UNBC opened up northern possibilities to me in the realm of international relations – both in study and practice – after being told numerous times in my undergraduate classes that there was nothing going on in the Arctic and that it was not worth studying. Twenty years later, that seems like a ridiculous notion, but in some ways the ‘circumpolar world’ in 1996 was just lines on a map. It would take the person-to-person, institution-to-institution, people-to-people and country-to-country interaction and cooperation of the next twenty years to create a new generation that thought of themselves as citizens with a circumpolar identity, belonging to a common region. One of the first steps in creating that region – and for my own circumpolar identity – was the Northern Consortium Student Mobility program.
Outi Snellman of the University of Lapland and the late Aron Senkpiel of Yukon College had the idea to create a pilot mobility program between Canada’s three northern colleges, plus UNBC, and a small number of universities in northern Europe. When I discovered the possibility of going abroad, I knew precisely where I wanted to go: Rovaniemi. For a student of northern politics, despite being a small city on the Arctic Circle, Rovaniemi was a hub. The birthplace of the Rovaniemi process. Home of the Arctic Centre and the University of Lapland (and Santa Claus, as I would later find out).
I was supposed to stay for four months. But one day early in my exchange I walked into Outi Snellman’s office, and she asked if I would be interested in helping her out with a little project that she was working on – the University of the Arctic. Twenty years later, I’m still here and still working with Outi on that little project.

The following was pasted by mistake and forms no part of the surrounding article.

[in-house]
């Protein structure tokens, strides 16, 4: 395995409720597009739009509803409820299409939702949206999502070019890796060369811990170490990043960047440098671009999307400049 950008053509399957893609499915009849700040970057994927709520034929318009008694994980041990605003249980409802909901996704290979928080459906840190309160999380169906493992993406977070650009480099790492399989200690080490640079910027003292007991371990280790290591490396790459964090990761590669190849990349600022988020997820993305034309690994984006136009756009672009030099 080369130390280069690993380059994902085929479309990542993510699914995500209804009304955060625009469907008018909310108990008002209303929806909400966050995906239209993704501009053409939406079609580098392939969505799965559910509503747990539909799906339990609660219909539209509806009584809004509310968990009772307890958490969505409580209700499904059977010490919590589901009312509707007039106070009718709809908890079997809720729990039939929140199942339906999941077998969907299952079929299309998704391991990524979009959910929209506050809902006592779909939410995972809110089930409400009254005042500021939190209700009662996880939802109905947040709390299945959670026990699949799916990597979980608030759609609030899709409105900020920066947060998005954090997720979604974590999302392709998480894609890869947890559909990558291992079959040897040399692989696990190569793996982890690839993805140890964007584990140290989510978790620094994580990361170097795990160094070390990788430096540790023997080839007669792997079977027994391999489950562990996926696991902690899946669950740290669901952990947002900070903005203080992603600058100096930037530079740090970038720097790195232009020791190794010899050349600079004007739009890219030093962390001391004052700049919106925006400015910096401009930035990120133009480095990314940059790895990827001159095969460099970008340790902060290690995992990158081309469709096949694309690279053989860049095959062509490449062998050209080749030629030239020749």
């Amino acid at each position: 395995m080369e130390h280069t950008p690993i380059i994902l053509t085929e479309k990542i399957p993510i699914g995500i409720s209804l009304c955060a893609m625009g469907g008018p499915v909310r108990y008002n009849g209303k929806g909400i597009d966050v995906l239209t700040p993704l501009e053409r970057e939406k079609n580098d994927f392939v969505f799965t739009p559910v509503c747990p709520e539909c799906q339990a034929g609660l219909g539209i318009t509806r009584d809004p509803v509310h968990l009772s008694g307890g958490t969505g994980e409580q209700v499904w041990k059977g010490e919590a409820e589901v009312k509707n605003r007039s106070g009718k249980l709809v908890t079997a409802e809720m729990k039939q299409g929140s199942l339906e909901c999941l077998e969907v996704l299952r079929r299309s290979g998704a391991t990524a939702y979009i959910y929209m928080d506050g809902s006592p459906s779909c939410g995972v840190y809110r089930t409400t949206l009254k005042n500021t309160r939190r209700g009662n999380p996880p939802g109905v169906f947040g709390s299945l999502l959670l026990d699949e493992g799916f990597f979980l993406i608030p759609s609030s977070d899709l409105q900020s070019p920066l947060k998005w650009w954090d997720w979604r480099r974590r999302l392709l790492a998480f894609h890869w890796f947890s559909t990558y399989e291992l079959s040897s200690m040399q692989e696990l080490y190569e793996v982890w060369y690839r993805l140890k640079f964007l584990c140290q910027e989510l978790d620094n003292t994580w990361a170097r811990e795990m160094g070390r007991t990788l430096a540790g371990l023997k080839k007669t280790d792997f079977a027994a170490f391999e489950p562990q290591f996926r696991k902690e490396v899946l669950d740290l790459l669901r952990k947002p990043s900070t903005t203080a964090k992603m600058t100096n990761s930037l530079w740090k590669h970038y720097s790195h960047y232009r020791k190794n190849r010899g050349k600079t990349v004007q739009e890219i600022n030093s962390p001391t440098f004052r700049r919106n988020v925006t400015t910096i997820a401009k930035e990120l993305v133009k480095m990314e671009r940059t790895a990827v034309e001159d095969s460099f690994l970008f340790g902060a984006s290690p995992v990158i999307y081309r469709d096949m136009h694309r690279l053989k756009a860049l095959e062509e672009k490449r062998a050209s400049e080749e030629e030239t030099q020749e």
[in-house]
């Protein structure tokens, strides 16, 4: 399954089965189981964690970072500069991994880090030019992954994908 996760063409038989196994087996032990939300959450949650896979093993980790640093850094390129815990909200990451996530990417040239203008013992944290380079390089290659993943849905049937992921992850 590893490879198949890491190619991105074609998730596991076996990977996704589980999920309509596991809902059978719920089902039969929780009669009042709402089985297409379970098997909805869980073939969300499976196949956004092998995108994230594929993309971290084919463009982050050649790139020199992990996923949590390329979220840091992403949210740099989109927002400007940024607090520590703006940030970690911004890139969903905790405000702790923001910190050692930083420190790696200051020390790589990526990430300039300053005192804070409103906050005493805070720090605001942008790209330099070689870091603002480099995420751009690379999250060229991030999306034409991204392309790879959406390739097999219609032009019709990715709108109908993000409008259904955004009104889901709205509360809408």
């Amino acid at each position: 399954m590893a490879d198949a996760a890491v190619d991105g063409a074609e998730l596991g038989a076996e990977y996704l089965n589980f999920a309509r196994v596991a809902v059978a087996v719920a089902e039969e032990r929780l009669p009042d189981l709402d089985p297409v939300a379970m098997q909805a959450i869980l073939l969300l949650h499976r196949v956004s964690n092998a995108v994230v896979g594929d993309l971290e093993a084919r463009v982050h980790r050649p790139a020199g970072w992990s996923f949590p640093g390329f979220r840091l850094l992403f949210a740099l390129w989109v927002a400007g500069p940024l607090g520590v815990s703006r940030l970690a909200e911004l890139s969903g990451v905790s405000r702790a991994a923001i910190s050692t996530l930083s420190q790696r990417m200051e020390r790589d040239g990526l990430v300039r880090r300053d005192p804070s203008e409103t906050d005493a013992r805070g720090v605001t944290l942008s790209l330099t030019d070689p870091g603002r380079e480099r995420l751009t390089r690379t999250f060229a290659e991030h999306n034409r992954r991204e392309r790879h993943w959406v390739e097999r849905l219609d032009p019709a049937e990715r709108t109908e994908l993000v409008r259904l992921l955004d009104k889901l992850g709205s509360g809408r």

Finland and Canada have been instrumental in making UArctic a reality, and creating new education opportunities for students across the Circumpolar North. Our earliest programs like the Circumpolar Studies curriculum and the north2north student exchange have strong Finnish-Canadian DNA in their core. That cooperation continues today, with strong participation by higher education institutions and political support in both countries.
Like the Arctic Council, where the idea for an Arctic university was first proposed, UArctic has been instrumental in building the circumpolar world that we know today. The best parts of our current Arctic cooperation reflect shared values that I recognize from both my home nation of Canada and my adopted nation of Finland: respect for the environment and sustainability, a key role for indigenous peoples, building dialogue and reaching decisions through consensus, and maintaining peace and stability. I am happy and proud to have been able to play a part by not just studying Arctic cooperation but actively shaping it.
This article was first published in “Canada – Finland. Celebrating 2017”, a commemorative book celebrating Finland’s 100 years of independence and Canada’s 150 years as a nation. (Publisher: Finnish-Canadian Society and Embassy of Canada to Finland)
Published in the UArctic Shared Voices Magazine 2017